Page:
For the young, Hazare represents the national movement today. He is a reminder of what the nation could have been. You are reminder of what the nation has become, a goodness that became timid as it fell prey to power. The sadness Mr Prime Minister is you should have protested. Mentioning tamely that you do not mind being under the scrutiny of the Lok Pal is not enough. Such coyness would be dismissed by your colleagues who know it is not meant for you but for Prime Ministers in waiting. You can still create history by joining Hazare.
One does not have to ask permission to fast. We do not need it. History and ethics do not ask permission from the inanity of politicians. Step down from power to be powerful again Mr Prime Minister. Join Hazare. Walk with the people. Dispense with blue turbaned technocrats and your conniving colleagues. They are forgettable anyway. Hazare has a sense of the lived past. He is showing the possibility of a cleaner future.
I am telling you all this Mr Prime Minister because someone must tell you that you have let down a generation that believed in you. Long years ago James Otis, the American politician, said, "No taxation without representation." Another great American, whose writings Gandhi thrived on talked of The Duty of Civil Disobedience. It is out of Thoreau’s ideas that Gandhi wove his ideas of Satyagraha. Now Mr Prime Minister it is time to tell you representation without responsibility is corruption, legislation without accountability is a farce.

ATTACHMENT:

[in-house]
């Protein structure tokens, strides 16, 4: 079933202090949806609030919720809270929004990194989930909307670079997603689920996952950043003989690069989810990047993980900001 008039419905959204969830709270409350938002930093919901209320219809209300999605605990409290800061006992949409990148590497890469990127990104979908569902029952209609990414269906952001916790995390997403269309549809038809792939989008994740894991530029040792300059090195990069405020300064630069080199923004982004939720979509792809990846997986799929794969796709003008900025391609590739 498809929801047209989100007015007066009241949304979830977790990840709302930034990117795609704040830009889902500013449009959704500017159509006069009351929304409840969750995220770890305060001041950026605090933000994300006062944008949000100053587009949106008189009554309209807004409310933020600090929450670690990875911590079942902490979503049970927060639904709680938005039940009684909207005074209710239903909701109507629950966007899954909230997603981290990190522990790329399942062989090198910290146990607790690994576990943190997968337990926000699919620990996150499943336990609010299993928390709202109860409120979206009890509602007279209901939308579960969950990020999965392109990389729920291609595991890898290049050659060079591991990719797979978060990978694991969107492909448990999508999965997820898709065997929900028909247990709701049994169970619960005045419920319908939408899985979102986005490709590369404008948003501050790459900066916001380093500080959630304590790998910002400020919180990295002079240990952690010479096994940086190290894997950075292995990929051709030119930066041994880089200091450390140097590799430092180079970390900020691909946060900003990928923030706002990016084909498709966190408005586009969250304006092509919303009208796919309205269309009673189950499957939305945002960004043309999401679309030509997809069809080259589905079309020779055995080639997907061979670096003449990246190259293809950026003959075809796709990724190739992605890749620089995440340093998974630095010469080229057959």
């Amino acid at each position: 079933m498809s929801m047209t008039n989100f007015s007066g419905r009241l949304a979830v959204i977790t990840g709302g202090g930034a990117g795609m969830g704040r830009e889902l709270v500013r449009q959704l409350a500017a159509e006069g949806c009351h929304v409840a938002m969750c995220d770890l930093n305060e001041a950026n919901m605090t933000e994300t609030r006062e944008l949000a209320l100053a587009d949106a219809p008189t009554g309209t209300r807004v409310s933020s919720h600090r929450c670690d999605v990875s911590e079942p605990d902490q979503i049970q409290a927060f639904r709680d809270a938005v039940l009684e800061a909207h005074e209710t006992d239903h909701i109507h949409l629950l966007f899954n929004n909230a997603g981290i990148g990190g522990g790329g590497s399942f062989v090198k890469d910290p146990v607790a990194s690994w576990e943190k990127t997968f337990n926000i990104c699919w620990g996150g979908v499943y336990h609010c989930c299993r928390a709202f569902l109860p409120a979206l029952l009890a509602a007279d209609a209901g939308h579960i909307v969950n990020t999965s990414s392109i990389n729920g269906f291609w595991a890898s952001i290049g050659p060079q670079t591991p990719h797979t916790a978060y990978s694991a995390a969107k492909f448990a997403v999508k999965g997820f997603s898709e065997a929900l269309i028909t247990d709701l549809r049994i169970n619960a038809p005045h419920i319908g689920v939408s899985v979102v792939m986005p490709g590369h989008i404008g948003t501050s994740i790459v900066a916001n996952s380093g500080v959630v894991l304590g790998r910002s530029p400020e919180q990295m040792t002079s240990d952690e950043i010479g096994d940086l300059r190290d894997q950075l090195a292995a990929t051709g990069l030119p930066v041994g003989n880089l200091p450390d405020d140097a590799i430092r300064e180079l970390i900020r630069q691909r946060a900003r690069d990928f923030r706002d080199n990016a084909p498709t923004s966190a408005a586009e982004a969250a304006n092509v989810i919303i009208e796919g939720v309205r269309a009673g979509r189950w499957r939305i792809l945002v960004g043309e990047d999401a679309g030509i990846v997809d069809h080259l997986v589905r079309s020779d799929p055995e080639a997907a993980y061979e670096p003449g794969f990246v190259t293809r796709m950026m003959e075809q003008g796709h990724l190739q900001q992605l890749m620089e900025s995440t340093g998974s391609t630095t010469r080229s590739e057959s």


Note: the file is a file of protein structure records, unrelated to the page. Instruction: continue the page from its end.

You and the Congress have perpetuated this situation. It is time you accept that a legislator who breaks the law or connives so that others break it, cannot be above the law. He no longer represents the people. Corruption is an act of legislative betrayal. It hollows out the act of representation and destroys democracy.